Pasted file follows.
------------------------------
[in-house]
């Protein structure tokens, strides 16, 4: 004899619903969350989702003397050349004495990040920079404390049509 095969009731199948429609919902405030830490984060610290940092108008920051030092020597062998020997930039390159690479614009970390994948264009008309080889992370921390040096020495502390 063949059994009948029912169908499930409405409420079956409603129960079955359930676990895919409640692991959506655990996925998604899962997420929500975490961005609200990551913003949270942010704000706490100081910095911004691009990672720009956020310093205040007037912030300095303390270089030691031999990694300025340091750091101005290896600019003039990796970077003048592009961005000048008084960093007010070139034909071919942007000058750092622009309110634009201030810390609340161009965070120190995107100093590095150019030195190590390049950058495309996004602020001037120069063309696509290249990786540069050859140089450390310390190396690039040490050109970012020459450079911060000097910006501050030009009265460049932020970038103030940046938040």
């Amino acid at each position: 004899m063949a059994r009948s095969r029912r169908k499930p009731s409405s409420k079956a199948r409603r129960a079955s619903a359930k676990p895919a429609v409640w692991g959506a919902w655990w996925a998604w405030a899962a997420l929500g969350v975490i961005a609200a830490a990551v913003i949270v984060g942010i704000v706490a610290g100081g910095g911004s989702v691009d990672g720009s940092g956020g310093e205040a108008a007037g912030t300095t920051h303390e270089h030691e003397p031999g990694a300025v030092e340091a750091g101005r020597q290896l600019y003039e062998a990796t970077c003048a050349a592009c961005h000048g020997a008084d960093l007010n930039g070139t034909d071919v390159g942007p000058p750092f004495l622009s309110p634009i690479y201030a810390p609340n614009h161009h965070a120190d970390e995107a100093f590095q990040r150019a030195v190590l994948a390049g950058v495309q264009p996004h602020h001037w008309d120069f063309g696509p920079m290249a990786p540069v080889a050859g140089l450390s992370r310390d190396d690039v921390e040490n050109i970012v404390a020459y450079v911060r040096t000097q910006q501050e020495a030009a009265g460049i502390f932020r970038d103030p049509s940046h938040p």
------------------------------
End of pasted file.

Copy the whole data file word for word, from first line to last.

[in-house]
């Protein structure tokens, strides 16, 4: 004899619903969350989702003397050349004495990040920079404390049509 095969009731199948429609919902405030830490984060610290940092108008920051030092020597062998020997930039390159690479614009970390994948264009008309080889992370921390040096020495502390 063949059994009948029912169908499930409405409420079956409603129960079955359930676990895919409640692991959506655990996925998604899962997420929500975490961005609200990551913003949270942010704000706490100081910095911004691009990672720009956020310093205040007037912030300095303390270089030691031999990694300025340091750091101005290896600019003039990796970077003048592009961005000048008084960093007010070139034909071919942007000058750092622009309110634009201030810390609340161009965070120190995107100093590095150019030195190590390049950058495309996004602020001037120069063309696509290249990786540069050859140089450390310390190396690039040490050109970012020459450079911060000097910006501050030009009265460049932020970038103030940046938040």
């Amino acid at each position: 004899m063949a059994r009948s095969r029912r169908k499930p009731s409405s409420k079956a199948r409603r129960a079955s619903a359930k676990p895919a429609v409640w692991g959506a919902w655990w996925a998604w405030a899962a997420l929500g969350v975490i961005a609200a830490a990551v913003i949270v984060g942010i704000v706490a610290g100081g910095g911004s989702v691009d990672g720009s940092g956020g310093e205040a108008a007037g912030t300095t920051h303390e270089h030691e003397p031999g990694a300025v030092e340091a750091g101005r020597q290896l600019y003039e062998a990796t970077c003048a050349a592009c961005h000048g020997a008084d960093l007010n930039g070139t034909d071919v390159g942007p000058p750092f004495l622009s309110p634009i690479y201030a810390p609340n614009h161009h965070a120190d970390e995107a100093f590095q990040r150019a030195v190590l994948a390049g950058v495309q264009p996004h602020h001037w008309d120069f063309g696509p920079m290249a990786p540069v080889a050859g140089l450390s992370r310390d190396d690039v921390e040490n050109i970012v404390a020459y450079v911060r040096t000097q910006q501050e020495a030009a009265g460049i502390f932020r970038d103030p049509s940046h938040p």